Door Hinges / October 11, 2018 / Yvette Guerette.
Theres no need to waste money on new hinges when you can maintain and reuse your current ones! Nobody likes squeaky doors. Door hinges should always be maintained at least a couple of times per year if you want them to function properly. Hinges have also changed quite a lot over the years and they now come in a very wide array of finishes and materials not just steel brass and iron. Screws are usually the ones that fail first but if you own quality door hinges they will most likely never require any maintenance since theyre designed to never rust or tarnish. Depending on the situation the screws can be stressed a lot and will surely require to be replaced sooner or later. If you notice that the door hinges show signs of aging you should start the maintaining process by changing the screws.
For example you can get ones that are made from brass that have a lovely polished finish or others that are crafted out of bronze that feature an oil rubbed finish that is a deep maroon color perfect for a house that has more of an antique type look going on throughout it. Door hinges can be made from other materials as well including stainless steel copper and aluminum to name a few. Alone each is pretty pleasing to the eye but the different finishes that they have can make them even that much more beautiful. Some of those finishes include Venetian bronze satin nickel polished chrome burnished brass bright nickel dull chrome and a slew of others.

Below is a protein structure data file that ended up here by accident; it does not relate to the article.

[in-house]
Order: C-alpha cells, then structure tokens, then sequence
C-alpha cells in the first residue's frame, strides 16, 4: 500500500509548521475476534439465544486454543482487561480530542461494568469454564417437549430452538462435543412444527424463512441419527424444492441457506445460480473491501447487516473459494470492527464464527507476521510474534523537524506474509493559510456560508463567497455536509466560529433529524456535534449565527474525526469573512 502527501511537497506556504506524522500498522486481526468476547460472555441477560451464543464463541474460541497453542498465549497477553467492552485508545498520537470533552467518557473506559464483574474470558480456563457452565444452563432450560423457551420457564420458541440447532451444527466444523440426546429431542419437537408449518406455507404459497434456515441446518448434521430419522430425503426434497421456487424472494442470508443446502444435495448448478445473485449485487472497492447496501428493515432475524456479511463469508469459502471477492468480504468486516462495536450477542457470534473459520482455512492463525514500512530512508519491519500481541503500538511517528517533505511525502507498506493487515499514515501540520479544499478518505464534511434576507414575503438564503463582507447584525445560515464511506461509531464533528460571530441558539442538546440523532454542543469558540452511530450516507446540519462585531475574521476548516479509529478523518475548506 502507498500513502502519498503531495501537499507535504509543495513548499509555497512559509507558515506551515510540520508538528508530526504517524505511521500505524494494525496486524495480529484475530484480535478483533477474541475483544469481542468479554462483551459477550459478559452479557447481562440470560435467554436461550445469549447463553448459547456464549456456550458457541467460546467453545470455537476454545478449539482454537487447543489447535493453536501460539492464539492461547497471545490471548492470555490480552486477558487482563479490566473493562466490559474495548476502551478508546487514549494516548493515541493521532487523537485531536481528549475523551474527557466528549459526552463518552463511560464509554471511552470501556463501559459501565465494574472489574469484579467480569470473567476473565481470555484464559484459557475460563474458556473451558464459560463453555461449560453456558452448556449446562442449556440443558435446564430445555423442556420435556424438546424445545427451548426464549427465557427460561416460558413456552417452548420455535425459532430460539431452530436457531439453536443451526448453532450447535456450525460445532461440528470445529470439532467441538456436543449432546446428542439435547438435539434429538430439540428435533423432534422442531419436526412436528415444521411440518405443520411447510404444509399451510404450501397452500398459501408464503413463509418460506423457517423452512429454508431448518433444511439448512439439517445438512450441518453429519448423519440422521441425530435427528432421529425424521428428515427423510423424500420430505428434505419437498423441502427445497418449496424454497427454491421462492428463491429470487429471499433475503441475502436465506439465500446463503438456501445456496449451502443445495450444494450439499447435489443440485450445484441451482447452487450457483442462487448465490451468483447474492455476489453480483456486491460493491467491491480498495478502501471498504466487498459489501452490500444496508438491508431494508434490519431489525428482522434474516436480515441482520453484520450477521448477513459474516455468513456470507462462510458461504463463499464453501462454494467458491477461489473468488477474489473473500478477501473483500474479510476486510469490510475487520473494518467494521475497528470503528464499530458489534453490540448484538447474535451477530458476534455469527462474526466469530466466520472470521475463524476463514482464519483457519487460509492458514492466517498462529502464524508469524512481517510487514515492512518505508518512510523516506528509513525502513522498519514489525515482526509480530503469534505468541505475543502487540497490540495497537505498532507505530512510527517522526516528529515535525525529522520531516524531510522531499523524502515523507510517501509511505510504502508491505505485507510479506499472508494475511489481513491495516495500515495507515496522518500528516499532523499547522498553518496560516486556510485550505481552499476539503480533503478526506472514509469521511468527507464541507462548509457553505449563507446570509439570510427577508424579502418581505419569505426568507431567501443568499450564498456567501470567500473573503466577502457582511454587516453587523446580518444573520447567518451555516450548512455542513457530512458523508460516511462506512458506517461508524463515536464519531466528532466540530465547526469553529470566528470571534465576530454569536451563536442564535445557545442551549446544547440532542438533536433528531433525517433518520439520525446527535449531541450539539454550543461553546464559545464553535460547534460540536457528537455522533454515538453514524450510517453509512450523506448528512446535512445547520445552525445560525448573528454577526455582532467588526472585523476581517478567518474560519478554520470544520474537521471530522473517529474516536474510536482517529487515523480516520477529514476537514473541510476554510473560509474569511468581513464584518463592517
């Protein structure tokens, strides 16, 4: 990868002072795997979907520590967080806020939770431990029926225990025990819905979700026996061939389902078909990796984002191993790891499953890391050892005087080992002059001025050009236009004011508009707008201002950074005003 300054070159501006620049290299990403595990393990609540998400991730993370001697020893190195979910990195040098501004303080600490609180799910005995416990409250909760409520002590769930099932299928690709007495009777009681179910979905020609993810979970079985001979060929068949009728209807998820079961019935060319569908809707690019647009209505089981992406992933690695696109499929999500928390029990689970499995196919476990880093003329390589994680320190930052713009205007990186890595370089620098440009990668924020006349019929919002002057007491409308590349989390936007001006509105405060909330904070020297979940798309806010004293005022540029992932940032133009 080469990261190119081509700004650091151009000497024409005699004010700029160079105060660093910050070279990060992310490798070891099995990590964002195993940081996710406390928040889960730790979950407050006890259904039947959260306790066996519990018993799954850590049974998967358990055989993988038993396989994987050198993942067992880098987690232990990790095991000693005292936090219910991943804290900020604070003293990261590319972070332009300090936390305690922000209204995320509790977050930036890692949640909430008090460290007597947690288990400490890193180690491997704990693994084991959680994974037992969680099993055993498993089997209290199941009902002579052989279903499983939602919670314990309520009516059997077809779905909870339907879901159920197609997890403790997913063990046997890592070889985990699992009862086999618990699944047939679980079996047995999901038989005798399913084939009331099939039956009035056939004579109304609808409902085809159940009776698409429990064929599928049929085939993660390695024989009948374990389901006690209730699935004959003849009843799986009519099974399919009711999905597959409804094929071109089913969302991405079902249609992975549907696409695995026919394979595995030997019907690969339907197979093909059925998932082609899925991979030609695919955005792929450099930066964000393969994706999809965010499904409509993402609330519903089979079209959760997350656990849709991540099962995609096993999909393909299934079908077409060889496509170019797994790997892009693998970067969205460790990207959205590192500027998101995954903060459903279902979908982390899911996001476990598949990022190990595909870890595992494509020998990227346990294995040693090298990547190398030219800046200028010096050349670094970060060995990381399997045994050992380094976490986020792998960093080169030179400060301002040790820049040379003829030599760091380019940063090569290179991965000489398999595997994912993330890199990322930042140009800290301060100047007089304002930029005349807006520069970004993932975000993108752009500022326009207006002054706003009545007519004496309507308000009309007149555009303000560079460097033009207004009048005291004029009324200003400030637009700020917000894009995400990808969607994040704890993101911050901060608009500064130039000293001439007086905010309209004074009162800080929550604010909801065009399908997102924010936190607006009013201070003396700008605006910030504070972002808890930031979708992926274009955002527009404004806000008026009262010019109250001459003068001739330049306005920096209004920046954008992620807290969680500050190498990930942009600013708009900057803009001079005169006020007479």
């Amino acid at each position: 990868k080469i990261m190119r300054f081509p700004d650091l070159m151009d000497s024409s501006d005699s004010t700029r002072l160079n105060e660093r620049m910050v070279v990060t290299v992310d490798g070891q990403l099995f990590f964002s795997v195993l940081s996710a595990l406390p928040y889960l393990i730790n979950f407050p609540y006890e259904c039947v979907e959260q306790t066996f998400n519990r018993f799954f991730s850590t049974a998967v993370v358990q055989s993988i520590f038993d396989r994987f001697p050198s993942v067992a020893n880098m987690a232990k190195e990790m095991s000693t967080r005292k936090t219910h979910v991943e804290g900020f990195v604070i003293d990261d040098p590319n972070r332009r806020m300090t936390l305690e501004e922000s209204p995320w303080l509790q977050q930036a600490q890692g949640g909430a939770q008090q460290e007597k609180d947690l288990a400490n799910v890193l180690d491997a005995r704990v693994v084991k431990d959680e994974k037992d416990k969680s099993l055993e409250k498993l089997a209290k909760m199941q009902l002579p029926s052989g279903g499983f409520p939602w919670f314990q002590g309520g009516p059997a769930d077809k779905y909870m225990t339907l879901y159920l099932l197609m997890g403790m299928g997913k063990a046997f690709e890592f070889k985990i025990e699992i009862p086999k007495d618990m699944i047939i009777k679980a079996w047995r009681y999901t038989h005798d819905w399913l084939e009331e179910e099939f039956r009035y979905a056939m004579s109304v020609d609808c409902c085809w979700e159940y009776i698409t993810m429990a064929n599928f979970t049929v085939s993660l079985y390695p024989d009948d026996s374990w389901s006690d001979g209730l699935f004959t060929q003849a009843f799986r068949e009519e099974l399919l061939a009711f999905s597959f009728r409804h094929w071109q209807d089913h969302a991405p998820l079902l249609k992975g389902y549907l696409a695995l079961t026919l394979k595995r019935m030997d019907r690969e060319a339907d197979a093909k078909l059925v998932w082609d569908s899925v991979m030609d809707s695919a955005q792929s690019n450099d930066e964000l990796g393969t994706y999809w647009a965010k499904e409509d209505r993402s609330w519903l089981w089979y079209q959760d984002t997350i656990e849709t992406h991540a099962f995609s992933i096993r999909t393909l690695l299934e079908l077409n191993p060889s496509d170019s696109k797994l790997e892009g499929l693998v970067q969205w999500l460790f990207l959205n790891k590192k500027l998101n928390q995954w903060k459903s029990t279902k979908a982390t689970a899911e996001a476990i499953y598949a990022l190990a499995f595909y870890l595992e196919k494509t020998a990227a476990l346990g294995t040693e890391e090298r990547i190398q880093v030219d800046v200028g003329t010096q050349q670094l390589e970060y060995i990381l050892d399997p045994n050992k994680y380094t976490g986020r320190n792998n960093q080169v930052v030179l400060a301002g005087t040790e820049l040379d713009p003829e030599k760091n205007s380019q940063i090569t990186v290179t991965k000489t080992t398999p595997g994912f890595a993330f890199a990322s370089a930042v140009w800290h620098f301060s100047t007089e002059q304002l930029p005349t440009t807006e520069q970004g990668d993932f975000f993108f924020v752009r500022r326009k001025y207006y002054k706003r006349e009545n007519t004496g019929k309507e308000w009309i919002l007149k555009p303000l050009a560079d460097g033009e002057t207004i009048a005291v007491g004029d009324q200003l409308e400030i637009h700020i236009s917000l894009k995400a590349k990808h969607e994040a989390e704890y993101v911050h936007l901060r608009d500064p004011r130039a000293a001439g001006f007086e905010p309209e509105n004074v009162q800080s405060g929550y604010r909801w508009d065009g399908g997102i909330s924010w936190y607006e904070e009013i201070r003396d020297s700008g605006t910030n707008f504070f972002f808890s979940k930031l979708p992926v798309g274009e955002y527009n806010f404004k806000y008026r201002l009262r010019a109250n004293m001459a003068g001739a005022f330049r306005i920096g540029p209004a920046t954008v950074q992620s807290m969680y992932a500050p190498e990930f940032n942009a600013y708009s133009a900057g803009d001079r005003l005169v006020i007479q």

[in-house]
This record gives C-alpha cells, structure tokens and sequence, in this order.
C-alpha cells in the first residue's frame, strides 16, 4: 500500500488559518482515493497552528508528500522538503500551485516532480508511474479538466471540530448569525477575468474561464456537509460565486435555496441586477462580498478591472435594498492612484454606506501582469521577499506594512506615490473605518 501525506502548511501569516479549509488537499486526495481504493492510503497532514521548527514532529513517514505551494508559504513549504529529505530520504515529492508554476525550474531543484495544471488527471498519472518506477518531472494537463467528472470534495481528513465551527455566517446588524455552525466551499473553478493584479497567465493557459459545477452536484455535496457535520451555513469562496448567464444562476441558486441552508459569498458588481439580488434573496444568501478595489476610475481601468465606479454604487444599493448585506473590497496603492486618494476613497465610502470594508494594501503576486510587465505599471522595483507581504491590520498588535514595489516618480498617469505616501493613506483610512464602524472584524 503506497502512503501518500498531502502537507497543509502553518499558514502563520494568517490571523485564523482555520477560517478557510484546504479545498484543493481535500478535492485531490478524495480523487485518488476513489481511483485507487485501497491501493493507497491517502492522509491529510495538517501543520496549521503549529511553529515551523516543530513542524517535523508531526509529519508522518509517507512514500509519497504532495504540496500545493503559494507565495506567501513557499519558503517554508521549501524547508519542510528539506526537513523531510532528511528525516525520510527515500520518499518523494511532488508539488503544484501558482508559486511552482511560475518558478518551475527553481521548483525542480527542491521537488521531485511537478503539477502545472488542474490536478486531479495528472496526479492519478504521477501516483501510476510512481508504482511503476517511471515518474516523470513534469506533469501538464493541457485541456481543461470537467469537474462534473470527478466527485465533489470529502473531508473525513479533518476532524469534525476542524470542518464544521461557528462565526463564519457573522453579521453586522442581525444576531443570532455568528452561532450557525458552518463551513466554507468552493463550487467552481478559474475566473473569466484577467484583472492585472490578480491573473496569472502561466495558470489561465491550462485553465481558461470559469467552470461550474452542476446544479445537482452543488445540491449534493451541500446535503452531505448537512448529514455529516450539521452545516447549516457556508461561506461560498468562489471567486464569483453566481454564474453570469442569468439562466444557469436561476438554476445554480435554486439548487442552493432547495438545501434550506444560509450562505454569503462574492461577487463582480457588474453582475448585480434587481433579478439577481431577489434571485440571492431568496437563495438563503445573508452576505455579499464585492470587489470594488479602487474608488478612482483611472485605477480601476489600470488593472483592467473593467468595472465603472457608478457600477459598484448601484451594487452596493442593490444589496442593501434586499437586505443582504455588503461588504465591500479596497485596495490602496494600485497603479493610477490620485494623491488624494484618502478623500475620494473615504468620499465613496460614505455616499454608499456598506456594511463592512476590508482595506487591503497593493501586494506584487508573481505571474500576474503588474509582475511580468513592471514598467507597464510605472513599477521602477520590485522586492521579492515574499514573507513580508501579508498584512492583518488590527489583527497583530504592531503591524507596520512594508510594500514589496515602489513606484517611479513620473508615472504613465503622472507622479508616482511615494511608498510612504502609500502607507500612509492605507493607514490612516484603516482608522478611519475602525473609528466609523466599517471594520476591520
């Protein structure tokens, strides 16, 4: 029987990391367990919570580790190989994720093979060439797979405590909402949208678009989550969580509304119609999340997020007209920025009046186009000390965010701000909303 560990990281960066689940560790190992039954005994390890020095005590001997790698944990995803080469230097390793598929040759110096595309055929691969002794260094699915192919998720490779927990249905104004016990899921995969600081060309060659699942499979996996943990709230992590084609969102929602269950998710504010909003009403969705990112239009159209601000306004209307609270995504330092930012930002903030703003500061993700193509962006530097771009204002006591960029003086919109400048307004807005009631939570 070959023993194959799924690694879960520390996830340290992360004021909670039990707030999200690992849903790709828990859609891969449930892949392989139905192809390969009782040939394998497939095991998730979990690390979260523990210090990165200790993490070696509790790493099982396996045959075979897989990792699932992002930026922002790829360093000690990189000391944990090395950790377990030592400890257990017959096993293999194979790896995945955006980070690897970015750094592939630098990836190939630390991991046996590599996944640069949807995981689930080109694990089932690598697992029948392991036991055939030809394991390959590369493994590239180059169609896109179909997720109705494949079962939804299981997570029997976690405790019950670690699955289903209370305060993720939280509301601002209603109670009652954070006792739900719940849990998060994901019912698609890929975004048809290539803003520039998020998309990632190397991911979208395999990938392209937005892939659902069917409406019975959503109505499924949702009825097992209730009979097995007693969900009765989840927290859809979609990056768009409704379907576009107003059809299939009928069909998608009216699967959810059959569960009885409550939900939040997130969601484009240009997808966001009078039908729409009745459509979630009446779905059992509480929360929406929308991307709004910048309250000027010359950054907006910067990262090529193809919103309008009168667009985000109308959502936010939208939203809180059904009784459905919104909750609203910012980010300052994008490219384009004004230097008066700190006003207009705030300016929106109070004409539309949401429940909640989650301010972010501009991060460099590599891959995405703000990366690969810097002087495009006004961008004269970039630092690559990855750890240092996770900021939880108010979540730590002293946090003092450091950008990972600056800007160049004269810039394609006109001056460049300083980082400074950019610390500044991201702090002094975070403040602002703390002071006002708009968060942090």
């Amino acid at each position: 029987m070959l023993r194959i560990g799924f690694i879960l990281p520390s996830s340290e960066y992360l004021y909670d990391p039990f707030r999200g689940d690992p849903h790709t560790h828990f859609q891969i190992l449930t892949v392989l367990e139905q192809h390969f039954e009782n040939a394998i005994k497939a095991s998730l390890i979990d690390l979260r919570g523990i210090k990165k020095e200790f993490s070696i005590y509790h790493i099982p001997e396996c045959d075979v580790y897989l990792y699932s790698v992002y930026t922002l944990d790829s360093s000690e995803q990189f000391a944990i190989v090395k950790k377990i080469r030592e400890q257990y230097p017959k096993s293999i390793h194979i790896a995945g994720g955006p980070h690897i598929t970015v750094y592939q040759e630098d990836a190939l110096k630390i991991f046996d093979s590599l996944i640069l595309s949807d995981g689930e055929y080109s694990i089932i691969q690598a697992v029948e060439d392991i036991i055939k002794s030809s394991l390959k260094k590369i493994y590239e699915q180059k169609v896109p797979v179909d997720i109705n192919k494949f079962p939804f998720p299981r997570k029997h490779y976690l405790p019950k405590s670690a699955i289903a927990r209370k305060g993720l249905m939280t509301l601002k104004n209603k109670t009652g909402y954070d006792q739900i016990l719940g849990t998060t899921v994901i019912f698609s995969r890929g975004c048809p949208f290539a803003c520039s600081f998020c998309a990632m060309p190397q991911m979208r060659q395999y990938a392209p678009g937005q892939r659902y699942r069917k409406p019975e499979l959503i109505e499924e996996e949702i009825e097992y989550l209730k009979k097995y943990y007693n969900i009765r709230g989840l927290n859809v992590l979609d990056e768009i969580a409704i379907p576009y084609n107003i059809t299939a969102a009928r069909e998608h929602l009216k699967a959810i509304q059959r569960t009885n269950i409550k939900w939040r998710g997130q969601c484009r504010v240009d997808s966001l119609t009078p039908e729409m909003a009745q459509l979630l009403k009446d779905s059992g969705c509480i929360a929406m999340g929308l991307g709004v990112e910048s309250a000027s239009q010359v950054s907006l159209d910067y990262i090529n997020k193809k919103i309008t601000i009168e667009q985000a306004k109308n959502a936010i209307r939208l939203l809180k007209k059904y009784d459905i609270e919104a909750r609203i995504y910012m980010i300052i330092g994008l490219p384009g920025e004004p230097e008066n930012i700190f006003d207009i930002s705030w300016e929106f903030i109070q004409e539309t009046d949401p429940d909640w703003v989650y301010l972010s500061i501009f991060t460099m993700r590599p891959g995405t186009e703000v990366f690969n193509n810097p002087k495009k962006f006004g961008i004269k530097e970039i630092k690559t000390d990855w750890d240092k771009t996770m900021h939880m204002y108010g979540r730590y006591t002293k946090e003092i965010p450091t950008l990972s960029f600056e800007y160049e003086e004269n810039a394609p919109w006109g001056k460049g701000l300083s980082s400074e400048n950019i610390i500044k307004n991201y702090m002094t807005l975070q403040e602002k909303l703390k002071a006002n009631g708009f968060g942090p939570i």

By and large one of the most important inventions for everyday use isnt very large at all. Because of cabinet door hinges we are able to store things away behind doors that previously would have been on shelves. Although originally used in 1600 B.C. the Romans adapted the hinge for home use. Flash forward to the American colonies and hinges were used everywhere. Eventually they were outfitted for the doors of wagons heading west most prominently by Charles Hager in St. Louis. He founded the present day Hager Hardware Company and in the 1900s received a patent for the compact butt hinge and the rest as they say is history.
What do begin to fail are the screws that hold the door hinges on the door and the frame. The stresses and strains of everyday openings begin to loosen the screws. This is particularly true on heavier doors that are either left open a lot or bear lots of traffic. At least twice a year you want to go through your entire home inspecting all the door hinges. If you find an loose screws simply tighten them with a screwdriver. If the screws in the door hinges spin in their place and wont tighten into the wood it means the holes are stripped. When this happens do the following: 1) Remove the screws on that particular hinge.